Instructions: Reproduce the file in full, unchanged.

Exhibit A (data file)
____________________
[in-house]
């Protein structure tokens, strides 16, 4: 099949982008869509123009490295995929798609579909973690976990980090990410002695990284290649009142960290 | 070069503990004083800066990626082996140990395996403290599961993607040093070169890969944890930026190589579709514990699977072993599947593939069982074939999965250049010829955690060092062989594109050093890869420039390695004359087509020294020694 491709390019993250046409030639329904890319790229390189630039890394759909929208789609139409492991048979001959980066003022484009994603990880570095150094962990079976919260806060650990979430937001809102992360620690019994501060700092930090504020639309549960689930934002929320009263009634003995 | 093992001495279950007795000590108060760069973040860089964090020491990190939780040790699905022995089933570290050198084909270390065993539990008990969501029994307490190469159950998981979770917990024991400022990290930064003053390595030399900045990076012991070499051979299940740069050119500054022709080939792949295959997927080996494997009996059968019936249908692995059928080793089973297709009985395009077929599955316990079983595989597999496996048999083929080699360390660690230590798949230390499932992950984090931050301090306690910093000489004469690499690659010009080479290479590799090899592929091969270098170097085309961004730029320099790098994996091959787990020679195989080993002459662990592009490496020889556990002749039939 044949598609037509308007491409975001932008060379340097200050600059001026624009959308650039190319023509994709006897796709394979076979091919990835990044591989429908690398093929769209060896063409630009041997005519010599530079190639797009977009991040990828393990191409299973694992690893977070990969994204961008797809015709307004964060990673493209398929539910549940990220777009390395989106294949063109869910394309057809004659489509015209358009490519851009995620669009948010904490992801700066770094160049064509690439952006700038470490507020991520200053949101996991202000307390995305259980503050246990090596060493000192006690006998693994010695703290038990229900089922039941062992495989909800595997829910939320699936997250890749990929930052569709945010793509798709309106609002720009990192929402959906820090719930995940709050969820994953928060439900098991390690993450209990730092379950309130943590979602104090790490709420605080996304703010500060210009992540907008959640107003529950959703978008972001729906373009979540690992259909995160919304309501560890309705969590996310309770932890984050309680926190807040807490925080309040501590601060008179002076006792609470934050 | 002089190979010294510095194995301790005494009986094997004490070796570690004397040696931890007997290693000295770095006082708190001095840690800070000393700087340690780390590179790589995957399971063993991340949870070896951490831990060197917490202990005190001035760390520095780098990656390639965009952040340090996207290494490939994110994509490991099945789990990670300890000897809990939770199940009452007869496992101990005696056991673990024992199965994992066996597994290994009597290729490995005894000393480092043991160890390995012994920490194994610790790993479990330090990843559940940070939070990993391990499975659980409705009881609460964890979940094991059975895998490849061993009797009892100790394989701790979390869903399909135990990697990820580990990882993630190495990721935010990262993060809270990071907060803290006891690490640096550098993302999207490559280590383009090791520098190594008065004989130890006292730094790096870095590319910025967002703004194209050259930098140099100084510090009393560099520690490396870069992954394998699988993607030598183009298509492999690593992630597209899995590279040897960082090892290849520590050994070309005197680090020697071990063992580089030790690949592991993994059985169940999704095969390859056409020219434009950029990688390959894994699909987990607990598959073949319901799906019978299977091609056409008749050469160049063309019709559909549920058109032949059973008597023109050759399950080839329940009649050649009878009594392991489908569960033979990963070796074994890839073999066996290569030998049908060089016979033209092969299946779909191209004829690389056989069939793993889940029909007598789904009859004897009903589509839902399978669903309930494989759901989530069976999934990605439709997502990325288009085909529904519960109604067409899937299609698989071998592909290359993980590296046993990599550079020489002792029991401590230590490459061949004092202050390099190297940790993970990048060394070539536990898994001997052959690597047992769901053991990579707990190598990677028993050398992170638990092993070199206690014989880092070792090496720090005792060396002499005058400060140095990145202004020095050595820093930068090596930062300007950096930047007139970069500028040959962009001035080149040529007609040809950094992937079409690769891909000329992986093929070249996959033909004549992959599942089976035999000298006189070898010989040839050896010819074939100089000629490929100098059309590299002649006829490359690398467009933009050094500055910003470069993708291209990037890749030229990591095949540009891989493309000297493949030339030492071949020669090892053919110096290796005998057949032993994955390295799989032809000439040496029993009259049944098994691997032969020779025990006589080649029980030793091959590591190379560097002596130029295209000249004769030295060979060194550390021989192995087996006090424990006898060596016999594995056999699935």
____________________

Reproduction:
[in-house]
């Protein structure tokens, strides 16, 4: 099949982008869509123009490295995929798609579909973690976990980090990410002695990284290649009142960290 | 070069503990004083800066990626082996140990395996403290599961993607040093070169890969944890930026190589579709514990699977072993599947593939069982074939999965250049010829955690060092062989594109050093890869420039390695004359087509020294020694 491709390019993250046409030639329904890319790229390189630039890394759909929208789609139409492991048979001959980066003022484009994603990880570095150094962990079976919260806060650990979430937001809102992360620690019994501060700092930090504020639309549960689930934002929320009263009634003995 | 093992001495279950007795000590108060760069973040860089964090020491990190939780040790699905022995089933570290050198084909270390065993539990008990969501029994307490190469159950998981979770917990024991400022990290930064003053390595030399900045990076012991070499051979299940740069050119500054022709080939792949295959997927080996494997009996059968019936249908692995059928080793089973297709009985395009077929599955316990079983595989597999496996048999083929080699360390660690230590798949230390499932992950984090931050301090306690910093000489004469690499690659010009080479290479590799090899592929091969270098170097085309961004730029320099790098994996091959787990020679195989080993002459662990592009490496020889556990002749039939 044949598609037509308007491409975001932008060379340097200050600059001026624009959308650039190319023509994709006897796709394979076979091919990835990044591989429908690398093929769209060896063409630009041997005519010599530079190639797009977009991040990828393990191409299973694992690893977070990969994204961008797809015709307004964060990673493209398929539910549940990220777009390395989106294949063109869910394309057809004659489509015209358009490519851009995620669009948010904490992801700066770094160049064509690439952006700038470490507020991520200053949101996991202000307390995305259980503050246990090596060493000192006690006998693994010695703290038990229900089922039941062992495989909800595997829910939320699936997250890749990929930052569709945010793509798709309106609002720009990192929402959906820090719930995940709050969820994953928060439900098991390690993450209990730092379950309130943590979602104090790490709420605080996304703010500060210009992540907008959640107003529950959703978008972001729906373009979540690992259909995160919304309501560890309705969590996310309770932890984050309680926190807040807490925080309040501590601060008179002076006792609470934050 | 002089190979010294510095194995301790005494009986094997004490070796570690004397040696931890007997290693000295770095006082708190001095840690800070000393700087340690780390590179790589995957399971063993991340949870070896951490831990060197917490202990005190001035760390520095780098990656390639965009952040340090996207290494490939994110994509490991099945789990990670300890000897809990939770199940009452007869496992101990005696056991673990024992199965994992066996597994290994009597290729490995005894000393480092043991160890390995012994920490194994610790790993479990330090990843559940940070939070990993391990499975659980409705009881609460964890979940094991059975895998490849061993009797009892100790394989701790979390869903399909135990990697990820580990990882993630190495990721935010990262993060809270990071907060803290006891690490640096550098993302999207490559280590383009090791520098190594008065004989130890006292730094790096870095590319910025967002703004194209050259930098140099100084510090009393560099520690490396870069992954394998699988993607030598183009298509492999690593992630597209899995590279040897960082090892290849520590050994070309005197680090020697071990063992580089030790690949592991993994059985169940999704095969390859056409020219434009950029990688390959894994699909987990607990598959073949319901799906019978299977091609056409008749050469160049063309019709559909549920058109032949059973008597023109050759399950080839329940009649050649009878009594392991489908569960033979990963070796074994890839073999066996290569030998049908060089016979033209092969299946779909191209004829690389056989069939793993889940029909007598789904009859004897009903589509839902399978669903309930494989759901989530069976999934990605439709997502990325288009085909529904519960109604067409899937299609698989071998592909290359993980590296046993990599550079020489002792029991401590230590490459061949004092202050390099190297940790993970990048060394070539536990898994001997052959690597047992769901053991990579707990190598990677028993050398992170638990092993070199206690014989880092070792090496720090005792060396002499005058400060140095990145202004020095050595820093930068090596930062300007950096930047007139970069500028040959962009001035080149040529007609040809950094992937079409690769891909000329992986093929070249996959033909004549992959599942089976035999000298006189070898010989040839050896010819074939100089000629490929100098059309590299002649006829490359690398467009933009050094500055910003470069993708291209990037890749030229990591095949540009891989493309000297493949030339030492071949020669090892053919110096290796005998057949032993994955390295799989032809000439040496029993009259049944098994691997032969020779025990006589080649029980030793091959590591190379560097002596130029295209000249004769030295060979060194550390021989192995087996006090424990006898060596016999594995056999699935």